Throughout the 20th century, college-educated Americans were less likely to be married by age 30 than Americans without a college degree.
In a reversal of long-standing marital patterns, college-educated young adults are more likely than young adults lacking a bachelor’s degree to have married by the age of 30.
Nearly one-in-five American women ends her childbearing years without having borne a child, compared with one-in-ten in the 1970s. While childlessness has risen for all racial and ethnic groups, and most education levels, it has fallen over the past decade for women with advanced degrees.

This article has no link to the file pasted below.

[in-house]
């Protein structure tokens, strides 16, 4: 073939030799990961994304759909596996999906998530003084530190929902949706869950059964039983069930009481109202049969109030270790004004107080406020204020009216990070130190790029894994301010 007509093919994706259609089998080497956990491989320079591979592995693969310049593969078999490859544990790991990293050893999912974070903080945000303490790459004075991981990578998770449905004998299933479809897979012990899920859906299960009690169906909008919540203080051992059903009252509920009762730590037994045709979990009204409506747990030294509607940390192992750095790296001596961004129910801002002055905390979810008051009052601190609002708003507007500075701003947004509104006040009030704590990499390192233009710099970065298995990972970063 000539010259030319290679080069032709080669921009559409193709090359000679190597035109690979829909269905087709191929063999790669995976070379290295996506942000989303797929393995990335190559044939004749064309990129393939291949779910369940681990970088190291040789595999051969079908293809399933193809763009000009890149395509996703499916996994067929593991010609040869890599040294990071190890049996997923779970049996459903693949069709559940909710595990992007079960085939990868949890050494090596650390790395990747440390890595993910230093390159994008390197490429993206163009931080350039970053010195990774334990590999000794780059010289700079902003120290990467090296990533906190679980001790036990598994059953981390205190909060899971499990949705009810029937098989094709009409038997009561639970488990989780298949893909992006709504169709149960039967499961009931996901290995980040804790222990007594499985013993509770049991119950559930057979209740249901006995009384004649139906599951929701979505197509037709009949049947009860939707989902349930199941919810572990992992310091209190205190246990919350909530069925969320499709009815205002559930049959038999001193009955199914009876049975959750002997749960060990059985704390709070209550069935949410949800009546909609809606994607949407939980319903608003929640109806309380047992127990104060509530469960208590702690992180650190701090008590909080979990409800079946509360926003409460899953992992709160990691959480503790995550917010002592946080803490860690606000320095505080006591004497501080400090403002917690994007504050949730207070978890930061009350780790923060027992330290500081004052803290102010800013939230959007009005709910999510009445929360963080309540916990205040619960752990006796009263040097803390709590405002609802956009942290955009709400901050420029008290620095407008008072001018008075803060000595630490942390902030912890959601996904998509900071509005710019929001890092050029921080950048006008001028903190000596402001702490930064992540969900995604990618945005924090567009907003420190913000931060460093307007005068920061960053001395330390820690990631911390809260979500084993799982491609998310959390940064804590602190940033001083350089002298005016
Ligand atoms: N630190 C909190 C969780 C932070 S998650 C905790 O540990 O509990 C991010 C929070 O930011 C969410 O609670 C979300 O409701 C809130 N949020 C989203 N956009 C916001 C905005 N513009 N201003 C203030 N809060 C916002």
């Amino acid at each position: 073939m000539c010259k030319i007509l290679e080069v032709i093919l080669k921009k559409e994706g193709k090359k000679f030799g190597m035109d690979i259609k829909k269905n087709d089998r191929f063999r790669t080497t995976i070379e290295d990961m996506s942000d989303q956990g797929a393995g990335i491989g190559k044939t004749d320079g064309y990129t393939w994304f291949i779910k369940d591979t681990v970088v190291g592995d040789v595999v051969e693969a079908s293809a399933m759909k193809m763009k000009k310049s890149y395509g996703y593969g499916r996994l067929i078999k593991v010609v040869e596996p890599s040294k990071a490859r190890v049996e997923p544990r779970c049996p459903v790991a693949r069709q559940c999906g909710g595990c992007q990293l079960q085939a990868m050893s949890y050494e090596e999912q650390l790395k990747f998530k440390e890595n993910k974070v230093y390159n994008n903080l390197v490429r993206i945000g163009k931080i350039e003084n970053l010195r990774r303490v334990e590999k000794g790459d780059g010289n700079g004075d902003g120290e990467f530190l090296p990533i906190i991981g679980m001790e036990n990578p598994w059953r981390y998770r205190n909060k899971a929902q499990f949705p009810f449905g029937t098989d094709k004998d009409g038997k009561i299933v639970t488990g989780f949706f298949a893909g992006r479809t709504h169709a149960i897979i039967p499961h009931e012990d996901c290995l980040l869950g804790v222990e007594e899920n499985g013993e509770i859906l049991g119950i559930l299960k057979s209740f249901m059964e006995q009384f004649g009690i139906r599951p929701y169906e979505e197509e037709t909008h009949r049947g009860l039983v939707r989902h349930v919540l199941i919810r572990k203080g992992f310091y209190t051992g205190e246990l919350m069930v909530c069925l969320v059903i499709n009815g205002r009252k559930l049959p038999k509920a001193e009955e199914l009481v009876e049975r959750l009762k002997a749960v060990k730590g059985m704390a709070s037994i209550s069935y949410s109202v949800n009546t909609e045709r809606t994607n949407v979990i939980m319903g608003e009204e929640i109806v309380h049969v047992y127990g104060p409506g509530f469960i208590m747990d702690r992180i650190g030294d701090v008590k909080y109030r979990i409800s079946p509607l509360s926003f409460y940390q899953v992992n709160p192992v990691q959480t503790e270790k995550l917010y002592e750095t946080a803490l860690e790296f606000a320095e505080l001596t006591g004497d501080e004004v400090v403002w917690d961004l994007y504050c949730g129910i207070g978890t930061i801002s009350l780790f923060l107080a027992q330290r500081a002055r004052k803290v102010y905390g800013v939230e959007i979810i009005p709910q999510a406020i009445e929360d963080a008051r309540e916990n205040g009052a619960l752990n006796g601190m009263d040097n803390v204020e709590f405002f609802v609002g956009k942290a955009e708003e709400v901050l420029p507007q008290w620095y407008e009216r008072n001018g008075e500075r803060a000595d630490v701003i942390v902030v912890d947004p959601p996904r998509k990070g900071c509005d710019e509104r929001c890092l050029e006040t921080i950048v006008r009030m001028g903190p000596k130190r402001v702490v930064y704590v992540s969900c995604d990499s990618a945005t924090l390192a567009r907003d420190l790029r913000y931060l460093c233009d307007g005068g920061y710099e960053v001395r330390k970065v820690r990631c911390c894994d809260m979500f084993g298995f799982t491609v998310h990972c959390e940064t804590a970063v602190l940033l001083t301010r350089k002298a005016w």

The recession-era boom in the size of freshman classes at four-year colleges, community colleges and trade schools has been driven largely by a sharp increase in minority student enrollment.
Among Americans who have not obtained a regular high school diploma, Hispanics are less likely than members of other major U.S. race and ethnic groups to acquire a General Educational Development (GED) credential.